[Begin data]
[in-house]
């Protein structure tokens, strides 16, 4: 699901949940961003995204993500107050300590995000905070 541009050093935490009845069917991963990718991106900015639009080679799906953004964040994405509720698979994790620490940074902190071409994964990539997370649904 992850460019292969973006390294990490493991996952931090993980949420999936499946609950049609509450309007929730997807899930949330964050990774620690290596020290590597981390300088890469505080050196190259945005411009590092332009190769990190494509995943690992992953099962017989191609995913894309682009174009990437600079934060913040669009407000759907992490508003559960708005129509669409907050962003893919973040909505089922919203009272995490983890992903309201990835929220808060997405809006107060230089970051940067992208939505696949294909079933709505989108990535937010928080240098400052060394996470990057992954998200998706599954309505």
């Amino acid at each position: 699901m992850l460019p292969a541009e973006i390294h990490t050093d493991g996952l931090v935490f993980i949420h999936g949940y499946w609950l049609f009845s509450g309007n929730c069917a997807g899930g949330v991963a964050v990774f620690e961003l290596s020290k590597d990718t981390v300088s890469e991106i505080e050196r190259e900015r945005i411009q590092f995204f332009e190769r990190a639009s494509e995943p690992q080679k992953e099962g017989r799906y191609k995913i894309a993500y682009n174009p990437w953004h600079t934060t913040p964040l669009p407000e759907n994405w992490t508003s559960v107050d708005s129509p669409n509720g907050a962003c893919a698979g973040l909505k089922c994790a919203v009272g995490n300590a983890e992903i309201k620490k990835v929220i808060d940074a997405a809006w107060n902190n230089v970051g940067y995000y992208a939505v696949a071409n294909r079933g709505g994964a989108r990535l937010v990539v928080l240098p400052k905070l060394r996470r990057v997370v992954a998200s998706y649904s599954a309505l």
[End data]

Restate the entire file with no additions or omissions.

[in-house]
């Protein structure tokens, strides 16, 4: 699901949940961003995204993500107050300590995000905070 541009050093935490009845069917991963990718991106900015639009080679799906953004964040994405509720698979994790620490940074902190071409994964990539997370649904 992850460019292969973006390294990490493991996952931090993980949420999936499946609950049609509450309007929730997807899930949330964050990774620690290596020290590597981390300088890469505080050196190259945005411009590092332009190769990190494509995943690992992953099962017989191609995913894309682009174009990437600079934060913040669009407000759907992490508003559960708005129509669409907050962003893919973040909505089922919203009272995490983890992903309201990835929220808060997405809006107060230089970051940067992208939505696949294909079933709505989108990535937010928080240098400052060394996470990057992954998200998706599954309505």
């Amino acid at each position: 699901m992850l460019p292969a541009e973006i390294h990490t050093d493991g996952l931090v935490f993980i949420h999936g949940y499946w609950l049609f009845s509450g309007n929730c069917a997807g899930g949330v991963a964050v990774f620690e961003l290596s020290k590597d990718t981390v300088s890469e991106i505080e050196r190259e900015r945005i411009q590092f995204f332009e190769r990190a639009s494509e995943p690992q080679k992953e099962g017989r799906y191609k995913i894309a993500y682009n174009p990437w953004h600079t934060t913040p964040l669009p407000e759907n994405w992490t508003s559960v107050d708005s129509p669409n509720g907050a962003c893919a698979g973040l909505k089922c994790a919203v009272g995490n300590a983890e992903i309201k620490k990835v929220i808060d940074a997405a809006w107060n902190n230089v970051g940067y995000y992208a939505v696949a071409n294909r079933g709505g994964a989108r990535l937010v990539v928080l240098p400052k905070l060394r996470r990057v997370v992954a998200s998706y649904s599954a309505l």